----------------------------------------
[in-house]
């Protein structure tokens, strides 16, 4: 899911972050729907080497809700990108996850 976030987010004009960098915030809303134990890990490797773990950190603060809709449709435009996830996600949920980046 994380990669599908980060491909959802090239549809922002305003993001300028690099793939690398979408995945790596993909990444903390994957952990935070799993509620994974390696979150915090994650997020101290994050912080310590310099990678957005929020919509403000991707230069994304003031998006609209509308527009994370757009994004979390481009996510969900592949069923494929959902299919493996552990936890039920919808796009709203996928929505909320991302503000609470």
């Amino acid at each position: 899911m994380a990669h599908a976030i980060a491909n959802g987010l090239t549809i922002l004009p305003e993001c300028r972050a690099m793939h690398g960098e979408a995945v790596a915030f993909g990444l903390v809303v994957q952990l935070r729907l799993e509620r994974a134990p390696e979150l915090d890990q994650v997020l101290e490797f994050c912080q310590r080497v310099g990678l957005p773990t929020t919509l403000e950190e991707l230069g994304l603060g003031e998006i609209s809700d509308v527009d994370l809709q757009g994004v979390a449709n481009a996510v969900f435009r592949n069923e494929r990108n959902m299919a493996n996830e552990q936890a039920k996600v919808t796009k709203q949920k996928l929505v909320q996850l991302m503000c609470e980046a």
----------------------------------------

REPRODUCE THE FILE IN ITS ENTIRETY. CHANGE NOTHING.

[in-house]
């Protein structure tokens, strides 16, 4: 899911972050729907080497809700990108996850 976030987010004009960098915030809303134990890990490797773990950190603060809709449709435009996830996600949920980046 994380990669599908980060491909959802090239549809922002305003993001300028690099793939690398979408995945790596993909990444903390994957952990935070799993509620994974390696979150915090994650997020101290994050912080310590310099990678957005929020919509403000991707230069994304003031998006609209509308527009994370757009994004979390481009996510969900592949069923494929959902299919493996552990936890039920919808796009709203996928929505909320991302503000609470």
């Amino acid at each position: 899911m994380a990669h599908a976030i980060a491909n959802g987010l090239t549809i922002l004009p305003e993001c300028r972050a690099m793939h690398g960098e979408a995945v790596a915030f993909g990444l903390v809303v994957q952990l935070r729907l799993e509620r994974a134990p390696e979150l915090d890990q994650v997020l101290e490797f994050c912080q310590r080497v310099g990678l957005p773990t929020t919509l403000e950190e991707l230069g994304l603060g003031e998006i609209s809700d509308v527009d994370l809709q757009g994004v979390a449709n481009a996510v969900f435009r592949n069923e494929r990108n959902m299919a493996n996830e552990q936890a039920k996600v919808t796009k709203q949920k996928l929505v909320q996850l991302m503000c609470e980046a």